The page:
New approaches present both opportunities and challenges, and pharmacists must stay up-to-date on the latest studies.
PSORIATIC ARTHRITIS (PSA) is a chronic inflammatory disease characterized by joint pain, stiffness, and swelling and clinically presents as axial or peripheral arthritis, dactylitis, and nail or skin lesions. Usually PsA occurs after the development of psoriasis. However, in a small number of patients, joint problems begin before psoriasis appears.1
More than 8 million Americans live with psoriasis, and PsA affects between 15% and 30% of those individuals.2 The disease also affects men and women almost equally, with a peak onset age between 40 and 50 years, although it can begin at any time.1,3 A hereditary link also appears evident, as individuals who have a first-degree relative with the condition have a 40% greater chance of developing the disease.4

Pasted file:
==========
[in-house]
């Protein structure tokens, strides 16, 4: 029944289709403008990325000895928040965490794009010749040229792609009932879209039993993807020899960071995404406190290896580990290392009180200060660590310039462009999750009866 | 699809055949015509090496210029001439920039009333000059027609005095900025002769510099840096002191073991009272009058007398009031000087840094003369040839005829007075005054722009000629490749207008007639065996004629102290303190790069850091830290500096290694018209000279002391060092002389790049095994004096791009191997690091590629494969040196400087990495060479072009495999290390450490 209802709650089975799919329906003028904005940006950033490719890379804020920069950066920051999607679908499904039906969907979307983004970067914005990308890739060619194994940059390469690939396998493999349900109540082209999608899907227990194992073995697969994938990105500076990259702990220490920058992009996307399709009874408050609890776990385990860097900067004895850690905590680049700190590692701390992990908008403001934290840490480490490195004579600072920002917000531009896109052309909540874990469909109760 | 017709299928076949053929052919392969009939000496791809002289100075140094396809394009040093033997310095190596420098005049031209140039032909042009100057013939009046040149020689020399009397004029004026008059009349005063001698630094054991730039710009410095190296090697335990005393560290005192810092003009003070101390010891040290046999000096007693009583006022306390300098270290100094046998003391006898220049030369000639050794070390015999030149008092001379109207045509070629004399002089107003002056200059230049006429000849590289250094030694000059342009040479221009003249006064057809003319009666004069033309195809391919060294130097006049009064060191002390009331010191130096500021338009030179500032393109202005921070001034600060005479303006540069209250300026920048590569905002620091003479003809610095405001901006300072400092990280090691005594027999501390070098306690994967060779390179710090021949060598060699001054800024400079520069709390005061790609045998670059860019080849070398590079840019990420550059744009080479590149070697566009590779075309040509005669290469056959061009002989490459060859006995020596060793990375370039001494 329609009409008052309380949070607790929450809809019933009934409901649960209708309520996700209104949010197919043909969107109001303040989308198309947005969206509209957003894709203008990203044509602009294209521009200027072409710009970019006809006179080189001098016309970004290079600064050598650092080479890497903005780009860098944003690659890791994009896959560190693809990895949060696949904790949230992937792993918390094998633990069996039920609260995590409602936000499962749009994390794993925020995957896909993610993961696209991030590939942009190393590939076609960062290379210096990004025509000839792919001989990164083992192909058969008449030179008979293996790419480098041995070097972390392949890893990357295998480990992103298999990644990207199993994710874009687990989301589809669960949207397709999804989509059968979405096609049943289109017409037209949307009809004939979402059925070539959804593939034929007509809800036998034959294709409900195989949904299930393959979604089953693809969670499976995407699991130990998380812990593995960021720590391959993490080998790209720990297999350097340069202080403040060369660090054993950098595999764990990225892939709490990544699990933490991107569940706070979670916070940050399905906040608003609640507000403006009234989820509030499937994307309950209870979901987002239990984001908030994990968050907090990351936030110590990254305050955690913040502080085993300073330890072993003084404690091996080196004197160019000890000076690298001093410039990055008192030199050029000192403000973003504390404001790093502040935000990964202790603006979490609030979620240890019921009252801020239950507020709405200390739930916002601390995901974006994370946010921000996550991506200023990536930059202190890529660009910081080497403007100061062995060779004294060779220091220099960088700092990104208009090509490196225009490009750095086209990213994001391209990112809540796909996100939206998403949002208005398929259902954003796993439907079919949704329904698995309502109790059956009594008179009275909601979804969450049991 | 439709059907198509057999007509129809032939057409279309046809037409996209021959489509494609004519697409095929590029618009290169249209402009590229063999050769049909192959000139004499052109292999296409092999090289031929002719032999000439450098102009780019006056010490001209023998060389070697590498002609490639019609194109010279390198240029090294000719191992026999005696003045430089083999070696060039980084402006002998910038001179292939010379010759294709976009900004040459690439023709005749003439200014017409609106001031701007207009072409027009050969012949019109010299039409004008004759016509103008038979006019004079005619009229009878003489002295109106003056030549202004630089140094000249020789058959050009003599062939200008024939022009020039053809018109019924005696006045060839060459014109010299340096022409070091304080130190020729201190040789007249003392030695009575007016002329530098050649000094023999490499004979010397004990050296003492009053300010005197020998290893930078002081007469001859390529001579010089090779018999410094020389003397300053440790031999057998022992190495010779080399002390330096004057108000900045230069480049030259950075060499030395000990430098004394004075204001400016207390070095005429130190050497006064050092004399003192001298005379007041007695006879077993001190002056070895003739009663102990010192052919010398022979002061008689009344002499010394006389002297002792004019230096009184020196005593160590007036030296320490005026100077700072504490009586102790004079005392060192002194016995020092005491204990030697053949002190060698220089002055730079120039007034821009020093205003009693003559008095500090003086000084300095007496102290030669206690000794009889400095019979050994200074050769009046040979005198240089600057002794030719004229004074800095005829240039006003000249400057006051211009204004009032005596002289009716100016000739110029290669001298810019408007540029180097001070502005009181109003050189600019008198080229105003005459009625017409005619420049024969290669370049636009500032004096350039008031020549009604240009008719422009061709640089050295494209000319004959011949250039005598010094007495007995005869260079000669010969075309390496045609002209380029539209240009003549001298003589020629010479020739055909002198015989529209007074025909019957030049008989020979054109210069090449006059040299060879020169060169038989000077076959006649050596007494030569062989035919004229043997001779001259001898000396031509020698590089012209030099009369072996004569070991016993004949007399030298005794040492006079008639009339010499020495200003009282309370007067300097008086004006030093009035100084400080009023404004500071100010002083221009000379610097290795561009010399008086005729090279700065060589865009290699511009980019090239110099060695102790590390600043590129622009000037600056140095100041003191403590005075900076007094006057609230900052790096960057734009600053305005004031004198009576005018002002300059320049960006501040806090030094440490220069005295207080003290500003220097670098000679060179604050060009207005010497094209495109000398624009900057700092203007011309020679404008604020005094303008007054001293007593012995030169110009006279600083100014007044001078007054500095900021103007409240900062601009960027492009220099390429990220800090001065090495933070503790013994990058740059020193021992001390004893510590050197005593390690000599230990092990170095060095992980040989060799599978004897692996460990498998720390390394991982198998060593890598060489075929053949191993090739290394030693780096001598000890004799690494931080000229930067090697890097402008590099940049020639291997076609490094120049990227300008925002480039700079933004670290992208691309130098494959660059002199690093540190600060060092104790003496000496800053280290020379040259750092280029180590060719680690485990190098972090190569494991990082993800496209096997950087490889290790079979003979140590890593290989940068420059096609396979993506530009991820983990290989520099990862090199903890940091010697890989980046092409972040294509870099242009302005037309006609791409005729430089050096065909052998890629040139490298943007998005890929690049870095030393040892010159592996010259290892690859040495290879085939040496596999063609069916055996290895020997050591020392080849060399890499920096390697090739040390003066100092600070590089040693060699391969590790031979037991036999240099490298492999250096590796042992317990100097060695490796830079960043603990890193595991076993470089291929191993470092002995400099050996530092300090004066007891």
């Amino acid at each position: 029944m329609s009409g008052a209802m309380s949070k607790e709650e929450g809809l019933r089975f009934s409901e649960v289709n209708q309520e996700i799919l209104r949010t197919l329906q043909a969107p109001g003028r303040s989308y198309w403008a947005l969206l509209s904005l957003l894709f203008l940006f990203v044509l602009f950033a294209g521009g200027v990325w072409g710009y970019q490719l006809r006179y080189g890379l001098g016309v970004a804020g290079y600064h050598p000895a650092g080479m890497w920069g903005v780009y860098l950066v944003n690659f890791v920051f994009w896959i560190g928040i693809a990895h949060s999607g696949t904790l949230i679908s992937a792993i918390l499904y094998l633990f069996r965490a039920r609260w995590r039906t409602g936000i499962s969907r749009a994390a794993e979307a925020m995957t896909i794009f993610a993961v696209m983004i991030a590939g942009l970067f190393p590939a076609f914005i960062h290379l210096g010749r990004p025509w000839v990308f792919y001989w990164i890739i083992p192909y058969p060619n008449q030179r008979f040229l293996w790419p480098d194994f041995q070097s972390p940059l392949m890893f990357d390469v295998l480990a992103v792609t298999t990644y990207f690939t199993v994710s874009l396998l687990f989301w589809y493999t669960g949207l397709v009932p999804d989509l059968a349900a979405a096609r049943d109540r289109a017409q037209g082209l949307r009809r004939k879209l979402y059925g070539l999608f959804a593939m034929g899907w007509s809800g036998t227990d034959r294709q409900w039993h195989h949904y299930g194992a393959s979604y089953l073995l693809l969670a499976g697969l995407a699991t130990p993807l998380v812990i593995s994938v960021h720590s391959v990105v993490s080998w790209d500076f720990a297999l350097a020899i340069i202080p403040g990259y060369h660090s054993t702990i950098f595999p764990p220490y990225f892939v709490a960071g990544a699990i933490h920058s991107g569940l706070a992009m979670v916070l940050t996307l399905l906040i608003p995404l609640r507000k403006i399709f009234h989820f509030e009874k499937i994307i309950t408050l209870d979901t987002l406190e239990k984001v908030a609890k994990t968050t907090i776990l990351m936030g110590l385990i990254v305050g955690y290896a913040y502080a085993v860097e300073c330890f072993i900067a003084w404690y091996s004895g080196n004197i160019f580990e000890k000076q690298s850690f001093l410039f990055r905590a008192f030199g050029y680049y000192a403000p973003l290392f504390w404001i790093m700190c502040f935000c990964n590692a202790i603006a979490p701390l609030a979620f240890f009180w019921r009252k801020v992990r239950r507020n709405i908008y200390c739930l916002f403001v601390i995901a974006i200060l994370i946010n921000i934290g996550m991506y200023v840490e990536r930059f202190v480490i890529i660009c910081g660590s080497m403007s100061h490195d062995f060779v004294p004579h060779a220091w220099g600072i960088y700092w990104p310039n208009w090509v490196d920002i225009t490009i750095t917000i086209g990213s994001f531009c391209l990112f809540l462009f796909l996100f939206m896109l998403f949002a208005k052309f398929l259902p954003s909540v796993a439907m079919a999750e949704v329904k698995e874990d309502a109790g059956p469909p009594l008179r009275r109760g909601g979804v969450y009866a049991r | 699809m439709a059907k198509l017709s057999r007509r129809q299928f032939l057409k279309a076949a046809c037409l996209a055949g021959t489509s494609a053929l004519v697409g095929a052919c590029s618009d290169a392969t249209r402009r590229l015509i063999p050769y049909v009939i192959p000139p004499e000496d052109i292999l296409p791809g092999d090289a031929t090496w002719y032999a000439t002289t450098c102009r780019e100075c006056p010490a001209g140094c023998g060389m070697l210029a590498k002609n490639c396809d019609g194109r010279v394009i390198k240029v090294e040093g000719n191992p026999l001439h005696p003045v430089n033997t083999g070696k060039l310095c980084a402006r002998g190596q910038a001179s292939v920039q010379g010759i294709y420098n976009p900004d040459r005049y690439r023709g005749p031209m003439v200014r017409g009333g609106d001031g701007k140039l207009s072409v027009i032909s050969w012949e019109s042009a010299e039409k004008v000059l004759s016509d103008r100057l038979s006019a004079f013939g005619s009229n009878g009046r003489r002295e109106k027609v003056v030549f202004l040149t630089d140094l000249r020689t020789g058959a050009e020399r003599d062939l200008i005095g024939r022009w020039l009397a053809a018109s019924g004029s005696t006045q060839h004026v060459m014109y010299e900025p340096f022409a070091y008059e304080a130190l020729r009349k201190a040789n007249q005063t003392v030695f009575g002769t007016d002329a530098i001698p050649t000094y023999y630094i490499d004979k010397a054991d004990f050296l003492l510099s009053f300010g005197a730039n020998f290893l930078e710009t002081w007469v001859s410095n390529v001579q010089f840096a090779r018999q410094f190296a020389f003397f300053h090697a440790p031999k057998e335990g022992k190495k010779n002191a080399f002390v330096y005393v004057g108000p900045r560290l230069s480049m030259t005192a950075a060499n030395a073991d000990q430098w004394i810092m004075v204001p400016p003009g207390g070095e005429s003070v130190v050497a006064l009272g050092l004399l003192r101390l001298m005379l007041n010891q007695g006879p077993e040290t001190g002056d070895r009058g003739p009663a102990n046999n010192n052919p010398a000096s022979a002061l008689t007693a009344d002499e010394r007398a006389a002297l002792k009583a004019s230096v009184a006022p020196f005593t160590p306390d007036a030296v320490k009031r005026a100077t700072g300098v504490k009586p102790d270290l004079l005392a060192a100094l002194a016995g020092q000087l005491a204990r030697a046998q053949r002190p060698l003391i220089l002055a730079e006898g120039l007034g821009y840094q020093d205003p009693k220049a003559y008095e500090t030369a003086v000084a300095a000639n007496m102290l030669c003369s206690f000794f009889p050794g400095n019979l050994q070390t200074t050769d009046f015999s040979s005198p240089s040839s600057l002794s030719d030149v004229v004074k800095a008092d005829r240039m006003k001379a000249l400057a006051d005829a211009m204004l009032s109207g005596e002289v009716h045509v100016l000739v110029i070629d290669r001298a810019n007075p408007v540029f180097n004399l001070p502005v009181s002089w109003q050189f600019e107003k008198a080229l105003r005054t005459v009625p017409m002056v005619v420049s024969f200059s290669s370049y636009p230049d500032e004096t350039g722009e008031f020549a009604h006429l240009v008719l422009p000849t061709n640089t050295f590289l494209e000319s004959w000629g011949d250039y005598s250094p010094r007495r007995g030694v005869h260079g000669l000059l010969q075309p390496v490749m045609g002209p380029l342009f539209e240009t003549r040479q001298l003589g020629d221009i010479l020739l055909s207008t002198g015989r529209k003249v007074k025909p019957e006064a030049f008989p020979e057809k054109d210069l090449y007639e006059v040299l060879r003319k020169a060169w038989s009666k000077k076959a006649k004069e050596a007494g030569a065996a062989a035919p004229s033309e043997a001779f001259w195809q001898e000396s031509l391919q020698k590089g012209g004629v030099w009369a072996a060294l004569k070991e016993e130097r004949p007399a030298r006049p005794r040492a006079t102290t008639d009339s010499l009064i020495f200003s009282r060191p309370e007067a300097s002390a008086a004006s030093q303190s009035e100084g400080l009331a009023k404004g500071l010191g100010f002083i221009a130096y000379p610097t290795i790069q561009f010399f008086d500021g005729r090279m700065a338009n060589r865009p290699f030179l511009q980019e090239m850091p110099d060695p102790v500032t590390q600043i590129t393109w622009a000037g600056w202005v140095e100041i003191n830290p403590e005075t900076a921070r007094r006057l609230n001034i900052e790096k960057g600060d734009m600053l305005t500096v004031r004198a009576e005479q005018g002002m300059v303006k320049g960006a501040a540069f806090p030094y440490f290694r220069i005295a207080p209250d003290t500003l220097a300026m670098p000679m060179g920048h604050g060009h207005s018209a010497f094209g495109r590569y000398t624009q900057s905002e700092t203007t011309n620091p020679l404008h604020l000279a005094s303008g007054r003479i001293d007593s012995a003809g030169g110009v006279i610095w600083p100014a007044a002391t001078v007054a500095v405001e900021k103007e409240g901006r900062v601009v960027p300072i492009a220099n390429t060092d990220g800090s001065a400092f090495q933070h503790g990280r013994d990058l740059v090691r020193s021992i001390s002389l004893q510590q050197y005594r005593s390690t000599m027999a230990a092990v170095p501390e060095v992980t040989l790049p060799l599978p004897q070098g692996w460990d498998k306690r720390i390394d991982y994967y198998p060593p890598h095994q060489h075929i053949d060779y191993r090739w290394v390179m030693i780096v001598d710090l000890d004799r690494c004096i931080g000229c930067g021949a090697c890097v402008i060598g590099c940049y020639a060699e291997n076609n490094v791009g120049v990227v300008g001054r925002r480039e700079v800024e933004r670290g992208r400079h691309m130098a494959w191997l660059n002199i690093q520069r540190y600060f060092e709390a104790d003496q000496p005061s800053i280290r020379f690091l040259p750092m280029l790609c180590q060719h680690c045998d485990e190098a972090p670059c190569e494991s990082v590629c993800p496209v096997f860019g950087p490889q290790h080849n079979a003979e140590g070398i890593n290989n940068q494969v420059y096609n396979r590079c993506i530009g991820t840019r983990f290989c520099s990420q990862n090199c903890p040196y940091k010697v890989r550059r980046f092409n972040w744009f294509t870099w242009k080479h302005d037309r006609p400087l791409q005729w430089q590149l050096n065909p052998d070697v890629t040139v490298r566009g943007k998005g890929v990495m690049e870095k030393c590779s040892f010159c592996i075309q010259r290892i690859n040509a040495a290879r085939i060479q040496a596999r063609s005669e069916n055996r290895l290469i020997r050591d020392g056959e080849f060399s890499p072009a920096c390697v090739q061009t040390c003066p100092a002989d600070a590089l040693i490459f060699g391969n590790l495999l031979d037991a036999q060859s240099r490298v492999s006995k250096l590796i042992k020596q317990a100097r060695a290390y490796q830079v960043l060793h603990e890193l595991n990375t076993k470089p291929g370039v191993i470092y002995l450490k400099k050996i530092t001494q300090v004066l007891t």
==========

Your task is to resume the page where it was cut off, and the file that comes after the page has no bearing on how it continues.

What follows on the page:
Effective and timely treatment is important in PsA because the earlier it is diagnosed, the sooner treatment can begin, thus slowing down permanent joint and tissue damage and the progression of disability.1 However, diagnosis is often delayed because of the generality of symptoms, and study results show that just 30% of patients receive a proper diagnosis within the first 6 months of symptom onset.5,6
Although the number of drugs for PsA has increased over the past decade, half of treated patients still do not achieve optimal outcomes, and little guidance exists to help practitioners with medication choice. Physicians make their decisions based on the clinical disease domain affected, cost, and provider familiarity.7
Considerations and Goals of Therapy
No cure for PsA exists, so the goals of treatment are to slow disease progression, improve quality of life, lessen pain, and preserve range of motion. With variable presentation and 5 subtypes of disease, practitioners must assess the clinical presentations and locations affected and choose therapy accordingly.6,7